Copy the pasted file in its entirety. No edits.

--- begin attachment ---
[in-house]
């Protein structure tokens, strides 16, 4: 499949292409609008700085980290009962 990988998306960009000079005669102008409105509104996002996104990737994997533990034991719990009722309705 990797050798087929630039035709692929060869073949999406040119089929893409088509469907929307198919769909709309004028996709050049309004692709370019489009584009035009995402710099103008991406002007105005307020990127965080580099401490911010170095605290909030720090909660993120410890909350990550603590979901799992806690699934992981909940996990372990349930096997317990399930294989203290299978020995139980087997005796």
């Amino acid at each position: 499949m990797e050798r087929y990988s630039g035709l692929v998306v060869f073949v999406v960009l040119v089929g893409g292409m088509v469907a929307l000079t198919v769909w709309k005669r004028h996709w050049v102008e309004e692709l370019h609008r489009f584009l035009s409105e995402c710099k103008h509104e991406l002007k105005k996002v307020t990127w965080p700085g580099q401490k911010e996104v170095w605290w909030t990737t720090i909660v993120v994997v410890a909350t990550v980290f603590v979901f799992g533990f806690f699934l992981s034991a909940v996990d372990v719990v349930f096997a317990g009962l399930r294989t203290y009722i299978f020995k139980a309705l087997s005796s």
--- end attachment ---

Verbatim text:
[in-house]
């Protein structure tokens, strides 16, 4: 499949292409609008700085980290009962 990988998306960009000079005669102008409105509104996002996104990737994997533990034991719990009722309705 990797050798087929630039035709692929060869073949999406040119089929893409088509469907929307198919769909709309004028996709050049309004692709370019489009584009035009995402710099103008991406002007105005307020990127965080580099401490911010170095605290909030720090909660993120410890909350990550603590979901799992806690699934992981909940996990372990349930096997317990399930294989203290299978020995139980087997005796």
């Amino acid at each position: 499949m990797e050798r087929y990988s630039g035709l692929v998306v060869f073949v999406v960009l040119v089929g893409g292409m088509v469907a929307l000079t198919v769909w709309k005669r004028h996709w050049v102008e309004e692709l370019h609008r489009f584009l035009s409105e995402c710099k103008h509104e991406l002007k105005k996002v307020t990127w965080p700085g580099q401490k911010e996104v170095w605290w909030t990737t720090i909660v993120v994997v410890a909350t990550v980290f603590v979901f799992g533990f806690f699934l992981s034991a909940v996990d372990v719990v349930f096997a317990g009962l399930r294989t203290y009722i299978f020995k139980a309705l087997s005796s």